Their bilateral dialog increasingly resembles a conversation between a blind man and a deaf one. The parties are not willing to listen to each other, insisting only that their own demands be met. The EU is setting the tone. Quite recently, Russian President Vladimir Putin was actually delivered an ultimatum in Lahti, Finland: Either Russia ratifies the Energy Charter Treaty together with the transit protocol, or the main clauses of these documents will be included in a new agreement between Russia and the EU.
Russian Industry and Energy Minister Viktor Khristenko, who attended the forum, emphasized that Russia has a unique perspective on the energy problem due to its geographic location and economic situation. "We are both a large energy exporter and a large energy consumer," he said. "At the same time, Russia is an important transit country. So we understand the views of almost all players on the global energy market."
In addition, Russia's Gazprom owns the world's largest gas pipeline network, part of which connects Central Asia and the Caspian region with Europe. This allows proponents of gas-market liberalization to argue that Russia hinders direct access of Central Asian gas to European markets and therefore prevents diversification of EU energy sources. Without the right of direct access to Russian gas pipelines, European consumers are unable to buy Central Asian gas at (they hope) lower prices.
These circumstances are at the root of Brussels' persistent attempts to make Russia ratify the transit protocol to the Energy Charter.
Russian objections to the protocol are based on some of its clauses that allow for a broad interpretation not in line with Russia's interests. Nevertheless, Russia has not ruled out signing the Energy Charter, but it wants the wording of some important clauses to be changed so that they no longer have the potential to encroach on its interests. This work is being carried out by experts, who are amending the wording and bringing the positions closer together. The numerous publications and speeches by both the Charter's proponents and opponents tend to misunderstand the essence of these complicated problems, which often hinders the coordinating process and adds unnecessary tension to the atmosphere surrounding the energy dialog. Very few experts have actually read and understood the 250-page document, but that doesn't keep them from offering their ample interpretation of it.
The Moscow forum has shown once again that Europeans are waging a coordinated and aggressive battle for the interests of energy-consuming countries under the banner of supply diversification. Russian representatives are right to view this front as a kind of cartel of gas consumers, which naturally makes them want to level the playing field by acting similarly.
Valery Yazev, head of the Russian parliament's committee for energy, transportation and communications, proposed setting up a gas producers' alliance in response. "The EU clearly constitutes a cartel of consumers of Russian gas, and they are demanding that we ratify the Energy Charter Treaty. This is not in Russia's interests because it governs access to our pipeline network," he said. "We need to set up our own gas alliance, which might consist of Turkmenistan, Kazakhstan, Uzbekistan, Russia, Ukraine and Belarus. If the problems with Iran's nuclear program are resolved, I would also like to see Iran in this alliance."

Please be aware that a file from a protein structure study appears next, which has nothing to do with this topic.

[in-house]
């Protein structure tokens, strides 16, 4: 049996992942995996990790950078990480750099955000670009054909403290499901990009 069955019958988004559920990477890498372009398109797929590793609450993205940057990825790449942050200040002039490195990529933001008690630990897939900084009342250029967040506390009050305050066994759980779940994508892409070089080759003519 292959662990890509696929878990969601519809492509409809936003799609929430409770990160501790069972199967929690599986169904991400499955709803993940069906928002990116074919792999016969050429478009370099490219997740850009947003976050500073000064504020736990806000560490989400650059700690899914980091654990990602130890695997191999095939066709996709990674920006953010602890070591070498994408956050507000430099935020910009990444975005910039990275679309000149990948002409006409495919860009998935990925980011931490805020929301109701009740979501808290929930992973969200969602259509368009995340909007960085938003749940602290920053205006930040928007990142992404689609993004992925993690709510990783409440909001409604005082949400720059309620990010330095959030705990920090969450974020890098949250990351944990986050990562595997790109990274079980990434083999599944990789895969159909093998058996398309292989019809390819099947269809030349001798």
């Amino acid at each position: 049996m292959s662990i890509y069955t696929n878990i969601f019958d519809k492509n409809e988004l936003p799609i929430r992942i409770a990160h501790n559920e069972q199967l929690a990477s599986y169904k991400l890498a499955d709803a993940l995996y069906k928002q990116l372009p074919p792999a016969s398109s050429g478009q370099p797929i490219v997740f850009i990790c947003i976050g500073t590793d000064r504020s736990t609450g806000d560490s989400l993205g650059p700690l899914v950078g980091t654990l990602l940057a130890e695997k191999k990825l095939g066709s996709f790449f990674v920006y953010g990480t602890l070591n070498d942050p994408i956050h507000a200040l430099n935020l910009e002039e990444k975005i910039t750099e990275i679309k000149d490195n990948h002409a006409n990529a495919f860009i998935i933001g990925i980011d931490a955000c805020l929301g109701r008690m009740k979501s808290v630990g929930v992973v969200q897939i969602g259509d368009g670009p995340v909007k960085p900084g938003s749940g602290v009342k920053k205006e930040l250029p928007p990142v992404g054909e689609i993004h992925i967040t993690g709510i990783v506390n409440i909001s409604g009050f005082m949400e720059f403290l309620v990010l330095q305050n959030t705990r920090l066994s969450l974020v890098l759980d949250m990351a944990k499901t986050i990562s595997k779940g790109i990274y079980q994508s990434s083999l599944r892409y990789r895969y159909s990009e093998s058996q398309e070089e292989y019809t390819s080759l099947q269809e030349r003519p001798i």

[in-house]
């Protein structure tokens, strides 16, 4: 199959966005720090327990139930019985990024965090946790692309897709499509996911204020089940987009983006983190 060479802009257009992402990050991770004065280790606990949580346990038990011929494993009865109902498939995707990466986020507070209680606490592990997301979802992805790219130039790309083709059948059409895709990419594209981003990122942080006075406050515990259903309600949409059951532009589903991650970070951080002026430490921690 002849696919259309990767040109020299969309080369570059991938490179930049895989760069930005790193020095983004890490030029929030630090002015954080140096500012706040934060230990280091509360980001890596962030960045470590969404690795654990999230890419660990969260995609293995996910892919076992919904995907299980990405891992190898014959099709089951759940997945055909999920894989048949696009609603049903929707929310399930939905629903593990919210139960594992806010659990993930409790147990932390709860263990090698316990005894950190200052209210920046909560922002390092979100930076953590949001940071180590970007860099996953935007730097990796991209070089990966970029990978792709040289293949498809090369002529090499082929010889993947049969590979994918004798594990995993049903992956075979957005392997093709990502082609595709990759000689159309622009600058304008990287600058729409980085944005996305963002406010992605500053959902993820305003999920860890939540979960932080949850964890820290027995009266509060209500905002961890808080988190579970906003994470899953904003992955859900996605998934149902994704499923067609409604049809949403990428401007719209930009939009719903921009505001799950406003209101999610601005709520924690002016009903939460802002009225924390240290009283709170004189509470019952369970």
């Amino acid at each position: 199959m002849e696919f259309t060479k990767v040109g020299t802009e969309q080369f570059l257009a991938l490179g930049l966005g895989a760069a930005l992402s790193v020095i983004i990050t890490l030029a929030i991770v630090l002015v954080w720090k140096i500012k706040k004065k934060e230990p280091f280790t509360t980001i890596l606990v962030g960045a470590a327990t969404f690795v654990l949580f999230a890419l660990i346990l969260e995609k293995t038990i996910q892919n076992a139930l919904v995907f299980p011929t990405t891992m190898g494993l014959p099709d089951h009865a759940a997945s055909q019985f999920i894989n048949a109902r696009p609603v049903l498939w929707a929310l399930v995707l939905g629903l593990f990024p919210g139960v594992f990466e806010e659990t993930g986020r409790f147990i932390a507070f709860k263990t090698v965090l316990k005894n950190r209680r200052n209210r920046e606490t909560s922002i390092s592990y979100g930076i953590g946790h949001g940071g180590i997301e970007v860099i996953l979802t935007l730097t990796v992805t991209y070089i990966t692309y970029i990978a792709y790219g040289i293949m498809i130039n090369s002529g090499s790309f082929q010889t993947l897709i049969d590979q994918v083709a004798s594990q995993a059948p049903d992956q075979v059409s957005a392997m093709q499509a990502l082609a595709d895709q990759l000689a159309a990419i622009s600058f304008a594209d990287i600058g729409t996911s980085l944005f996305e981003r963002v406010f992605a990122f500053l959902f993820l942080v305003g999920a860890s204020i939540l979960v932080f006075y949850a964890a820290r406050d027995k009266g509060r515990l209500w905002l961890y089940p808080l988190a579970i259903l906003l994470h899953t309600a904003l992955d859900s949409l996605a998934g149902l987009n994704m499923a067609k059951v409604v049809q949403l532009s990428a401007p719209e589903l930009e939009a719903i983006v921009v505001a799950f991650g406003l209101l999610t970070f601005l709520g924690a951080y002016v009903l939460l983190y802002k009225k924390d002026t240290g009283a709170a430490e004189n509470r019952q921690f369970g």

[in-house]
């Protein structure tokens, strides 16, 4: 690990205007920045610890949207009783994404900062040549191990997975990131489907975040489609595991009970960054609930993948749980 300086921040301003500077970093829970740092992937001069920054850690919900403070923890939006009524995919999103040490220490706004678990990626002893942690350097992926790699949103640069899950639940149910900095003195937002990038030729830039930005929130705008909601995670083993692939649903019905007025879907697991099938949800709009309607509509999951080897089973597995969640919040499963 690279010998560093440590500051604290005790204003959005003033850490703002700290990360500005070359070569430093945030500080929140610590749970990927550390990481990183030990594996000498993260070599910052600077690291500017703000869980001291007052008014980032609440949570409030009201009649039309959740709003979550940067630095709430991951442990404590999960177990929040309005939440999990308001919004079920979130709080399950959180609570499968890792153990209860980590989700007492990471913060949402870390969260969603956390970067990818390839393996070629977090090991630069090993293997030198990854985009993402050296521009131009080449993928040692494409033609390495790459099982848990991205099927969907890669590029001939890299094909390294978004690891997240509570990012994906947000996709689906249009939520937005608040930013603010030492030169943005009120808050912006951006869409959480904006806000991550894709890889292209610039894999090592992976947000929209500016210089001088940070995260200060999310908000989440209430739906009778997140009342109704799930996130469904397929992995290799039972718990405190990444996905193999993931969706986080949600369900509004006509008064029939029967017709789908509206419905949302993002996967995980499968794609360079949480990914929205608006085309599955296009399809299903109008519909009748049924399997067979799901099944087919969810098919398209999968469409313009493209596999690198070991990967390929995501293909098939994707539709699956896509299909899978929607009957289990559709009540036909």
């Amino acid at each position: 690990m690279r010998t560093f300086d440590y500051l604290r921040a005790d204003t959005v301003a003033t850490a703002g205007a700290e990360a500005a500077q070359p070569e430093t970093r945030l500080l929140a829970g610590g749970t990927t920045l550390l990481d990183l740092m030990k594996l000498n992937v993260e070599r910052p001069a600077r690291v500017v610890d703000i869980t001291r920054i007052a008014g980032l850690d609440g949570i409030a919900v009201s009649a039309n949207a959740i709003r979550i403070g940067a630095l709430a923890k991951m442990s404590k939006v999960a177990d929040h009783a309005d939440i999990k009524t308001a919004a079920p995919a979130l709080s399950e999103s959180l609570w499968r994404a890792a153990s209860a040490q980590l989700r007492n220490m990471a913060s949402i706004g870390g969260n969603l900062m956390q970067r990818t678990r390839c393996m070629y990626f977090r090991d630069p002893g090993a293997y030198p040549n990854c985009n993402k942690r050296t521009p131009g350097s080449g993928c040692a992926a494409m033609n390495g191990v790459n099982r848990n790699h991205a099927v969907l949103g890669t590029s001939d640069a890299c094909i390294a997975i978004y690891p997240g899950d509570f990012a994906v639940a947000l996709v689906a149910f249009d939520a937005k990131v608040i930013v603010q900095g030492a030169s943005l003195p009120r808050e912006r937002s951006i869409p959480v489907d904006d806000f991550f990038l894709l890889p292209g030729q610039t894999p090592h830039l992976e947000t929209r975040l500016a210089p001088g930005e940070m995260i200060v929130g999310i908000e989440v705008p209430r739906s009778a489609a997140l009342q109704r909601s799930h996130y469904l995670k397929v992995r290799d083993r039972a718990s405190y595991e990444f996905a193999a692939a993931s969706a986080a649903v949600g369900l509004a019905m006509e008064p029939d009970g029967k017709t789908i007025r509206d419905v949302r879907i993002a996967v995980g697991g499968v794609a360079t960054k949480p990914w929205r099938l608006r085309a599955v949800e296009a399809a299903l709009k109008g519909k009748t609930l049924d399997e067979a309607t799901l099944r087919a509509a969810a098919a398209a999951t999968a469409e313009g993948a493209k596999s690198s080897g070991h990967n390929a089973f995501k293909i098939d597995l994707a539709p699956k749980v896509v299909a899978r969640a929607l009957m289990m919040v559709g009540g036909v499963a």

This idea is not all that far-fetched. Gazprom has long been working to build a system for coordinating its actions with owners of large energy reserves. It is currently coordinating its transport, production and pricing decisions with Central Asian producers. It has signed a memorandum of cooperation with Algeria, which is the EU's second largest gas supplier. Last June, the presidents of Russia and Iran agreed to coordinate their gas-selling policies at the summit of the Shanghai Cooperation Organization. Last September, Gazprom began cooperating with Qatar after the company's CEO visited the country.
The reaction to Yazev's initiative was controversial but constructive. The many problems Russia is encountering on the world's changing gas markets do not allow it to dismiss the possibility of a gas OPEC. So this can be viewed as one possible scenario for Russia's economic policy, which, though it will not necessarily be carried out, still remains on the table. In any case, the exchange of threats accompanying the Russian-EU energy dialog is unlikely to lead to the creation of a solid legal framework for further cooperation or to ensure energy security for both parties.
Next year, the Partnership and Cooperation Agreement between Russia and the European Union expires, and energy issues will be a key element of the new framework agreement. These issues, however, do not stand a chance of being addressed in the final agreement without a change in their current wording, which would impose unfavorable conditions on Russia. Despite all their disagreements, the EU and Russia will have to come to terms, as this is in both sides' interests. After all, Gazprom is connected to its European consumers not only by an extremely expensive transport infrastructure, but by the ties that inevitably bind gas producer to gas consumer.
Dr. Igor Tomberg, senior research fellow at the Center for Energy Research, the Institute of World Economy and International Relations, the Russian Academy of Sciences.